|2.58k||Fourteen page PDF Commissioning pamphlet for the Sam Rayburn (SSBN-635).||USN photo courtesy of Scott Koen & ussnewyork.com|
|103k||Sam Rayburn (SSBN-635) prepares to moor alongside a submarine tender at Holy Loch, Scotland.||USN photo from The American Submarine, by Norman Polmar, submitted by Robert Hurst.|
|108k||Admiral Carlisle Albert Herman Trost graduated first in his U.S. Naval Academy Class of 1953 and was commissioned as an Ensign. He volunteered and was accepted to begin submarine training in 1954 and once again graduated first in his class from Submarine School in New London, CT. During his more than thirty-seven years of commissioned service, Admiral Trost served at sea in destroyers and diesel-powered and nuclear submarines, including tours as executive officer of two nuclear-powered submarines and as commanding officer of a James Madison Class Ballistic Missile Submarine Sam Rayburn (SSBN-635) July 1968 to September 1969.||Photo # DN-SC-86-01979 courtesy of Department of Defense Imagery submitted by Bill Gonyo.|
|73k||Sam Rayburn (SSBN-635) with Polaris missile tubes open for inspection, July 1969.||Courtesy of Nova/PBS.|
|161k||See Sam Rayburn (SSBN-635) circle at sea in 1970.||USN photo courtesy of Scott Koen & ussnewyork.com.|
|666k||Sam Rayburn (SSBN-635) at sea April 1970.||USN photo courtesy of Scott Koen & ussnewyork.com.|
|553k||Some T.L.C. from a tug as the Sam Rayburn (SSBN-635) comes home.||USN photo courtesy of Scott Koen & ussnewyork.com.|
|300k||No one following!||USN photo courtesy of Scott Koen & ussnewyork.com.|
|66k||Sam Rayburn (SSBN-635) with her eight starboard Polaris missile tubes open with the usual request for the Army-Navy football game where Army gets nuked.||USN photo.|
|834k||A starboard bow view of the nuclear-powered strategic missile submarine Sam Rayburn (SSBN-635) being dismantled prior to decommissioning, circa 31 July 1989.
||Defense Visual Information Center photo # DN-SN-86-00575, courtesy of dodmedia.osd.mil & submitted by Bill Gonyo.|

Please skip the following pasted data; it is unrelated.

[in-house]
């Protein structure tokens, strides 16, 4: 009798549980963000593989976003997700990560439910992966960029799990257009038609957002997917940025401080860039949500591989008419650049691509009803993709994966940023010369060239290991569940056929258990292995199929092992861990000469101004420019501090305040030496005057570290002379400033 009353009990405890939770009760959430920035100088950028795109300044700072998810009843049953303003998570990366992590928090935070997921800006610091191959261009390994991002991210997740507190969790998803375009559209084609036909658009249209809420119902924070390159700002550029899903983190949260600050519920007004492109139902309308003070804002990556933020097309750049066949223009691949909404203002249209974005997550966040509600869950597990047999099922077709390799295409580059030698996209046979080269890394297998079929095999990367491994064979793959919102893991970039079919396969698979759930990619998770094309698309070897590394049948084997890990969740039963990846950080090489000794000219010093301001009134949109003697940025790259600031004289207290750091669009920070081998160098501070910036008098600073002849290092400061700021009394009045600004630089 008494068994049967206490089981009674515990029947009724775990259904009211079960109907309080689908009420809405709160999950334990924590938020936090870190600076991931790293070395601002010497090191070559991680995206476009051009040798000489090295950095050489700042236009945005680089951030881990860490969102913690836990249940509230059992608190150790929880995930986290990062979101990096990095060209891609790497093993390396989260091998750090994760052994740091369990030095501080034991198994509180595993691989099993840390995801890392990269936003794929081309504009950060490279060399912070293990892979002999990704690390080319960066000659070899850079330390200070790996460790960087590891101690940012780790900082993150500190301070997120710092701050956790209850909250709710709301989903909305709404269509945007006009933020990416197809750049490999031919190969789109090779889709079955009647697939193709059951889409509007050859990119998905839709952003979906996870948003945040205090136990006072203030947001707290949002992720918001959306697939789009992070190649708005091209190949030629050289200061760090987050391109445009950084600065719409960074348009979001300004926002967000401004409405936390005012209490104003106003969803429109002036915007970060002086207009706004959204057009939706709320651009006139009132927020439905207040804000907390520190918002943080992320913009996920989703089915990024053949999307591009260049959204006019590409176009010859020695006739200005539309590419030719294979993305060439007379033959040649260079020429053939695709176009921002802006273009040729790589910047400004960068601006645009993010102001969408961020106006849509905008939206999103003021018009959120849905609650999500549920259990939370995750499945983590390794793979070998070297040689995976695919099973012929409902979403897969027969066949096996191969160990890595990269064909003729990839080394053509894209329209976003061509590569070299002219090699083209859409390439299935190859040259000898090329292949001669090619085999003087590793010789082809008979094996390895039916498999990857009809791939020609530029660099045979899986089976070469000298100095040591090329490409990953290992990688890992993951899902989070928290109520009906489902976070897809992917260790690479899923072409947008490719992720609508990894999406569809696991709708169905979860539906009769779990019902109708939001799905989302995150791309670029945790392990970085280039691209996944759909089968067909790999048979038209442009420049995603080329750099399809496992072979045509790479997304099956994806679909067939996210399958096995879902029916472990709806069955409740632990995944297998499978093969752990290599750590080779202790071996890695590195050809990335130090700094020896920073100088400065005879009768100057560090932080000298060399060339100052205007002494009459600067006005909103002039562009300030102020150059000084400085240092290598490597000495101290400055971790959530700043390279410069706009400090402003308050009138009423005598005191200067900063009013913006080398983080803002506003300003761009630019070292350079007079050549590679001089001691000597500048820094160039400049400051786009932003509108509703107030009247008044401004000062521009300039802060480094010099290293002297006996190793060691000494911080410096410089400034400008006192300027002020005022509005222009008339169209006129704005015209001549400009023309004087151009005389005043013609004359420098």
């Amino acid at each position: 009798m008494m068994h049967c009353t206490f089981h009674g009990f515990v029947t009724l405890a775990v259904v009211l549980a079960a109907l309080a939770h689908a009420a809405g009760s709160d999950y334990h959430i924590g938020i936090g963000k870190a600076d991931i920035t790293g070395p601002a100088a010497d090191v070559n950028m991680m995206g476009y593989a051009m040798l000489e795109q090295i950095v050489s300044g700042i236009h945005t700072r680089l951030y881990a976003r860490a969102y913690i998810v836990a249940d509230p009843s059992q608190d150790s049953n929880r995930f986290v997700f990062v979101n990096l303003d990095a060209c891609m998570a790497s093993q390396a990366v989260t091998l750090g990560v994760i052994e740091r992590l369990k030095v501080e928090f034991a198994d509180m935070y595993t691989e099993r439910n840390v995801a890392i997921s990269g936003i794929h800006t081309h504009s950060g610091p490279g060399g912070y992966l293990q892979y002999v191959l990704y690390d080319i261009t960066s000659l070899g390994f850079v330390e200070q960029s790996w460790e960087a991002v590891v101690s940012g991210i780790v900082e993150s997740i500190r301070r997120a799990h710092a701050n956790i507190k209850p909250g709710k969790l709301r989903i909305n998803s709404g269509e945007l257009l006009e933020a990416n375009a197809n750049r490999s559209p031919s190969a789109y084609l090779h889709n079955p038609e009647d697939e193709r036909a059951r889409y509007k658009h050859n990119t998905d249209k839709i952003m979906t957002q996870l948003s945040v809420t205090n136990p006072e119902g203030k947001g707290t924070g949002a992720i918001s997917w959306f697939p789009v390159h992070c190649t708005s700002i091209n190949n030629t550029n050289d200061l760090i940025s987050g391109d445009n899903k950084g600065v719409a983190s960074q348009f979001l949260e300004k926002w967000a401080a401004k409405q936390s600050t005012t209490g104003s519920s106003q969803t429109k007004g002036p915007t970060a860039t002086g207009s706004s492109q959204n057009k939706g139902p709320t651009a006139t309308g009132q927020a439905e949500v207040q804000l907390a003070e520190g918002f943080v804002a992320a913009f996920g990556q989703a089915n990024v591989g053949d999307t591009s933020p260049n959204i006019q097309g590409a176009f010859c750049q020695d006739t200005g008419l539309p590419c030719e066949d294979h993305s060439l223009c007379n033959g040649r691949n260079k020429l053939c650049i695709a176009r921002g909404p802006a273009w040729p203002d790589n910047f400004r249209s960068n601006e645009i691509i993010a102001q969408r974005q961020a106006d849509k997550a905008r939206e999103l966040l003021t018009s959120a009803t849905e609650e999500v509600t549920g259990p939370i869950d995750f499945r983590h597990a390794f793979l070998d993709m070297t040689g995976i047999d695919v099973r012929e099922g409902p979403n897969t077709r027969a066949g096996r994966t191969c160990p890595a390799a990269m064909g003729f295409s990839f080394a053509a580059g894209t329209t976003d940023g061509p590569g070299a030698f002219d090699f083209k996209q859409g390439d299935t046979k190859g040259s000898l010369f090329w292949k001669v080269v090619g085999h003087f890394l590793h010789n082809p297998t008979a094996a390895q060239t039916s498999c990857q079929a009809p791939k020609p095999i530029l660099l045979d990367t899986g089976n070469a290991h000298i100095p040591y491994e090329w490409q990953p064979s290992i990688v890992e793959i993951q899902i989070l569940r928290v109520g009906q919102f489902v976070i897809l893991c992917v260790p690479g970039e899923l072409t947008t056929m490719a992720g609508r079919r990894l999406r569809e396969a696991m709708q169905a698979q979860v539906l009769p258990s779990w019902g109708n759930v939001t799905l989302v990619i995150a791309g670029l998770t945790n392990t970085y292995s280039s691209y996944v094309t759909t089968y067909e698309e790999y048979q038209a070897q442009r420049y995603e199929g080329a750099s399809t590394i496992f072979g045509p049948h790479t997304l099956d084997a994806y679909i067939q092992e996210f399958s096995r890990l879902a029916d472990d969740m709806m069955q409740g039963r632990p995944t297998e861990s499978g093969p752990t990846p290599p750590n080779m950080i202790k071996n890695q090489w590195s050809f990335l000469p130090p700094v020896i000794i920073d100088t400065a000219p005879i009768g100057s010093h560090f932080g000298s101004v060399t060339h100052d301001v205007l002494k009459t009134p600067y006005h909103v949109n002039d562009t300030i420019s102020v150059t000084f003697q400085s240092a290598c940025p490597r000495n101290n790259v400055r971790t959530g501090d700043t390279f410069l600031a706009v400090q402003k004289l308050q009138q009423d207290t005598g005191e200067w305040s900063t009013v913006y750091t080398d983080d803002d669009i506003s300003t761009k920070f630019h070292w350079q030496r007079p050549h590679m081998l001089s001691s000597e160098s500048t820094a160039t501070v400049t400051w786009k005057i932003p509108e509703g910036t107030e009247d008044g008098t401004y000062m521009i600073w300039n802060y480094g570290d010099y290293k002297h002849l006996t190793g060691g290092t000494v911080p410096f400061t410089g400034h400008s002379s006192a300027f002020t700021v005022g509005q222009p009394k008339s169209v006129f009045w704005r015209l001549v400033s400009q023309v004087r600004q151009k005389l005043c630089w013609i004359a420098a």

|67k||Sam Rayburn (SSBN-635) as a towed trainer.||USN photo courtesy of Scott Koen & ussnewyork.com.|
|513k||Sam Rayburn (MTS-635) and Daniel Webster (MTS-626) tied at NPTU Goose Creek, SC., 16 April 2002.||Photo courtesy of xpda.com/Goose Creek via Robert Hurst.|
|930k||Sam Rayburn (SSBN-635) gets a loving tug from the Christoper B. Turecavo on 16 September 2010 in North Charleston, South Carolina.||Photo courtesy of Zane Johnston from flickr.com via Steven Gower.|
|1.03k||Norfolk Naval Shipyard (NNSY) welcomed the Moored Training Ship Sam Rayburn (MTS-635) in advance of its inactivation 3 April 2021.|
Rayburn (formerly SSBN-635) served as a MTS at Nuclear Power Training Unit—Charleston for more than 30 years training Sailors in the operation, maintenance and supervision of nuclear propulsion systems. Along with MTS Daniel Webster (MTS-626), Rayburn is being replaced by the next-generation training vessels MTS La Jolla (MTS 701) and San Francisco (SSN 711).
Providing unique opportunity for the NNSY workforce, Rayburnmarks the Navy’s first inactivation of a MTS. Upon completion of this work, Rayburn will be towed to Puget Sound Naval Shipyard for recycling. NNSY will also perform Webster’s inactivation.